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Literature / The Sea Hawk

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“When all is said, a man's final judgment of his fellows must be based upon his knowledge of himself”

The Sea Hawk is a novel by Rafael Sabatini.

Betrayed by his brother, scorned by his lover, and outcast from his country, Sir Oliver Tresselian turns renegade and joins the Muslim corsairs under Asad-ed-Din. He finds great success in this, and becomes known as Sakr-el-Bahr - the Hawk of the Sea. He eventually returns to his Cornish home to exact revenge, and sets in motion a series of events that leads to great risk - and even greater rewards.

This was one of the three novels (along with Captain Blood: His Odyssey and Scaramouche) that launched Sabatini's success. It was adapted to film twice (in 1924, starring Milton Sills; and, more famously but much less faithfully, in 1940, starring Errol Flynn), but like most Sabatini novels it has lost much of its popularity.


The book provides examples of:

  • Affably Evil: Asad, for all that he is a ruthless corsair, is a devout Muslim and very kind to his friends and family.
  • Auction of Evil: Sir Oliver buys Rosamund at a slave auction.
  • The Atoner: Lionel, when he carries Oliver's message to Sir John.
  • Blue Blood: Sir John, Rosamund, and Peter. Oliver to a lesser degree - he was knighted for bravery, but isn't an hereditary noble.
  • Buxom Is Better: Alluded to. Rosamund and Fenzileh are both skinny by Muslim standards.
  • The Corruptible: Lionel.
  • Driven to Suicide: at the auction, a Spanish slave-girl snatches a knife from her purchaser and kills herself. Rosamund attempts the same later, but is stopped.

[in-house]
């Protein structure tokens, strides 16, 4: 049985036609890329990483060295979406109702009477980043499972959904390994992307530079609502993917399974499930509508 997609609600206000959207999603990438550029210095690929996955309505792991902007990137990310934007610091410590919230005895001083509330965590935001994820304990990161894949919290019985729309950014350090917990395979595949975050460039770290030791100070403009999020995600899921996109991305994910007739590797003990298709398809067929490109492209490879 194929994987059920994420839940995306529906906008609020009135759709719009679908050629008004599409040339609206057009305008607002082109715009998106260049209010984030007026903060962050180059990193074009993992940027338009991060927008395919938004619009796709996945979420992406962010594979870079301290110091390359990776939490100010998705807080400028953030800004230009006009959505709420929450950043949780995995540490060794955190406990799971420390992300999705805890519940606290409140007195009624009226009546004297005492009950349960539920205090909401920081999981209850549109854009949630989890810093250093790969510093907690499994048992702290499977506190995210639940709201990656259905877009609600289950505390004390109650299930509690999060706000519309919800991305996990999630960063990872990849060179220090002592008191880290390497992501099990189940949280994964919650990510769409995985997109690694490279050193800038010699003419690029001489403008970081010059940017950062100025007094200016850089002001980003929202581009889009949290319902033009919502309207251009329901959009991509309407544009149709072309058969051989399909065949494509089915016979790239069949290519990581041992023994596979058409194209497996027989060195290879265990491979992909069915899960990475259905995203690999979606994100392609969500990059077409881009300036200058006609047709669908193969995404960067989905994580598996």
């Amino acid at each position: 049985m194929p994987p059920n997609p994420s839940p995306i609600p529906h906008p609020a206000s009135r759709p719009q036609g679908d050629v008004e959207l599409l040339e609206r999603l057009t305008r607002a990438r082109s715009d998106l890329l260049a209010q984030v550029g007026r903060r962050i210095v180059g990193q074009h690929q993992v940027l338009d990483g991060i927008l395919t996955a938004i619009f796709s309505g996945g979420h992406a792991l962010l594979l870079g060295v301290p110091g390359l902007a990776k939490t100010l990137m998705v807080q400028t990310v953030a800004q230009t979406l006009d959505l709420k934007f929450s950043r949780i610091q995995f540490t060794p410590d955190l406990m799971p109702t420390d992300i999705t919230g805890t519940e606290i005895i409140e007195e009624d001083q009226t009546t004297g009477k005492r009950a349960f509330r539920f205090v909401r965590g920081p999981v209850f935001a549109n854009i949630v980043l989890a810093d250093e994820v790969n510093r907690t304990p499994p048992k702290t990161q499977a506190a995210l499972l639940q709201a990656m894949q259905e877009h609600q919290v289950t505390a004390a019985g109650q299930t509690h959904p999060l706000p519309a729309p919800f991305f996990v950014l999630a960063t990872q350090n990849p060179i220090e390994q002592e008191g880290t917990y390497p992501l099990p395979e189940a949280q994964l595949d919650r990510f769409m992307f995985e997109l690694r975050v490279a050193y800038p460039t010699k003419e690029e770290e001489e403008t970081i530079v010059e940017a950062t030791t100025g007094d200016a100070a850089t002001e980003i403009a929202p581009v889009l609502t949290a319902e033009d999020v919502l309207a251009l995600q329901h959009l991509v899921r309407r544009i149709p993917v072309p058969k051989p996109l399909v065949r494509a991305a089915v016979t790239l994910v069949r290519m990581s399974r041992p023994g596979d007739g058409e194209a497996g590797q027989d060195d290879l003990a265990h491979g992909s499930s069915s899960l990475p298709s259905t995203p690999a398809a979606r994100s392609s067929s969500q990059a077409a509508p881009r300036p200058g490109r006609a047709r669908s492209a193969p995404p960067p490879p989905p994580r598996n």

• Epic Movie: This was a very expensive film for its day, involving a thousand extras and the construction of real wooden ships. The 1940 Errol Flynn movie included some spliced-in battle scenes from this film.
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  • Fate Worse than Death: Being an oar-slave for Oliver. Later, for Rosamund: becoming part of Asad's harem.
  • Made a Slave: Oliver and, later, Lionel and Rosamund.
  • Mama Bear: Fenzileh will do anything to advance Marzak's future.
  • May–December Romance: Oliver is in his thirties and Rosamund is initially only seventeen.
  • Parental Substitute: Oliver for Lionel, which makes Lionel's betrayal hurt even more. Peter Godolphin and Sir John Killigrew for Rosamund—her elder brother and guardian, respectively.
  • Parental Marriage Veto: Rosamund's guardians forbid her to marry Oliver. She merely plans to wait until she is of age and ignore them.
  • Pirate: Jasper, Oliver, and Asad are all corsairs.
  • Punch-Clock Villain: The pirate who was paid to kidnap Oliver by Lionel takes a liking to him, and offers to send him back. They are on their way home when they are both captured and enslaved by the Spanish. Later, the pirate goes to work for Oliver.
  • Redemption Equals Death: Lionel is sent by his brother to swim to Sir John's ship and deliver his message. He winds up dying of hypothermia.
  • Slave Galley: Oliver is put to work as an oar-slave on a Spanish ship.
  • Splash of Color: In the 1924 film, the torches carried by Asad's bodyguard are hand-colored.
  • A Taste of the Lash: Used on the oar-slaves aboard the Spanish galleon.
  • Torture Always Works: happens to Lionel.
  • The Vamp: The nameless "woman from Malpas" whom Lionel kills Peter Godolphin for.
  • Whammy Bid: At the slave auction, for Rosamund.
  • Wrongfully Accused: Oliver is falsely accused of Peter's murder. When Lionel has his older brother kidnapped by pirates, Oliver's disappearance is taken as proof that he was guilty.


Example of: